Helmut Reisen: Green light for danger TUESDAY FEBRUARY 3 1998
Credit rating agencies need radical reform if they are to do their job properly
The Asian financial and currency crisis of 1997-98 and the Mexican
crisis of 1994-95 have again demonstrated how vulnerable emerging markets
are to sudden and excessive swings in flows of private capital. The
problem is a bit like a traffic jam. These build up as the number of cars
increases partly because individual drivers do not take into account their
personal contributions to congestion (unless there is road pricing). In
the same way, emerging countries are vulnerable when the supply of foreign
capital soars because private borrowers do not take into account the rise
in the marginal social cost of a country's foreign debt.
In this analogy, sovereign credit rating agencies might be thought of
like a traffic light: by flashing early warning signs, they help smooth
the flow of money. At least, they are supposed to.
In fact, the evidence suggests that sovereign credit ratings are
reactive rather than preventive.* As a result, they tend to amplify
boom-bust cycles in emerging-market lending. It is rather as if the
traffic lights flashed green whenever traffic was building up.
Credit rating agencies were conspicuous among the many who failed to
predict the Mexican and Asian currency crises. Having failed to perceive
the extent of problems as long as foreign money flowed in, the rating
agencies then overreacted by downgrading the affected countries to junk
The trouble is that credit rating agencies are not at all separate from
the financial markets as a whole. They do not have superior information on
emerging-market economies. They have little scope for acquiring advance
knowledge of matters that affect sovereign risk. And they share with
investors the same views about what determines defaults. This can be seen
by looking at the information on which sovereign-risk ratings are based,
and the nature of sovereign risk itself.
First, sovereign-risk ratings are primarily based on publicly-available
information, such as foreign debt and reserves or political and fiscal
constraints. This makes them different from ratings of companies. With
companies, credit rating agencies may have access to inside information
from domestic corporate borrowers (such as acquisitions, new products and
debt issuance plans). Such advance knowledge or better information can
then be conveyed to market participants through ratings on private
borrowers. This is not the case with sovereign borrowers.
Second, in the absence of a credible international mechanism to sanction
a sovereign default the premium charged to reflect the risk of default is
determined by a borrower's willingness to pay, rather than by his
ability to pay. Borrowers know whether they are willing to pay.
Lenders cannot be sure. It is also a problem of enforceability: the
authorities cannot give an absolute promise that in future they and their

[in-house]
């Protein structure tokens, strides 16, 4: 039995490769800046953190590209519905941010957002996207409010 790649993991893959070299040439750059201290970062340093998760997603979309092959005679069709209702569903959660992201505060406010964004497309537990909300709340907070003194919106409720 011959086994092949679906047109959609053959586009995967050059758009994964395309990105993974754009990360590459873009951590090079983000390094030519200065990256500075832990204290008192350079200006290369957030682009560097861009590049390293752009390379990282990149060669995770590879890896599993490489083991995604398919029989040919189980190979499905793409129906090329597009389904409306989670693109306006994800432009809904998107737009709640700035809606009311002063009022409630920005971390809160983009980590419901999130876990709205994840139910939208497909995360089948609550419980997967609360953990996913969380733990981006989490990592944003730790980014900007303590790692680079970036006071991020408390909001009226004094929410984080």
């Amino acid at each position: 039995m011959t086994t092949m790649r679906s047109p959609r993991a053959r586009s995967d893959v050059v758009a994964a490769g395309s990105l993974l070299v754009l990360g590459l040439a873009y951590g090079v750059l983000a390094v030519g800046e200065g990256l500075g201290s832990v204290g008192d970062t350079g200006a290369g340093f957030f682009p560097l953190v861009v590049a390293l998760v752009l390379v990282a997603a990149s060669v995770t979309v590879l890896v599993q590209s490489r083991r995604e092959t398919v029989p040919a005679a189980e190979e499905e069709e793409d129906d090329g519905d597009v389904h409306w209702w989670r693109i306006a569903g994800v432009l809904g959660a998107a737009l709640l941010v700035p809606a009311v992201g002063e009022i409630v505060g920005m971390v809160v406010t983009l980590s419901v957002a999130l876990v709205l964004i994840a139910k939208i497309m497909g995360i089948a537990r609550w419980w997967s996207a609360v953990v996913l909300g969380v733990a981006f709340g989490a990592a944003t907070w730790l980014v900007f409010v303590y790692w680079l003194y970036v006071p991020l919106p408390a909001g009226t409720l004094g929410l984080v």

successors will put foreign capital to productive use or that future
returns will be used to repay foreign debt.
Moreover, the sovereign rating agencies get most of their revenue from
governments to provide a debt rating. Naturally, they are loath to
downgrade their clients. This may well introduce 'downgrade rigidity' into
ratings especially in periods of large capital inflows.
Unlike with private-sector ratings, then, sovereign ratings can hardly
be interpreted as an indication that rating agencies lead the market by
conveying new or superior information. Yet sovereign yields tend to rise
when ratings worsen. Why are ratings so influential? The answer may well
be that herd instinct, often reinforced by poor prudential regulation,
give sovereign ratings the power to influence sovereign bond yields even
though they add little to the market's information. Many institutional
investors may not hold any form of debt security, except investment grade.
Hence, sovereign ratings absolve money managers from making independent
judgments about sovereign risk.
So reactive sovereign ratings tend to amplify boom-bust cycles. During a
boom, improving ratings reinforce euphoric expectations and stimulate
excessive capital inflows. During a bust, downgrading adds to panic among
investors, driving money out of the country.
So what should be done? The answer is to turn sovereign ratings into
proper early warning signals. Since part of the problem is that rating
agencies get much of their revenue from borrowers, the industry will have
to reorient its fee structure towards investors. Their dependence on
borrowers is incompatible with the incentive to come up with timely
negative rating. At the same time, prudential regulators should reconsider
the role of sovereign ratings that they stipulate when institutional
investors hold emerging-market assets. The removal of investment grading
requirements for institutional portfolios might attenuate the boom-bust
cycle in emerging-market assets. Unless sovereign ratings can be turned
into proper early warning systems, they will continue adding to the
instability of international capital flows, make returns to investors more
volatile than they need be and reduce the benefits of capital markets to
*Merging Market Risk and Sovereign Credit Ratings, by G. Larrain, H.
Reisen, and J. von Maltzan, 1997, OECD Development Centre, technical paper
The author is head of research at the OECD Development Centre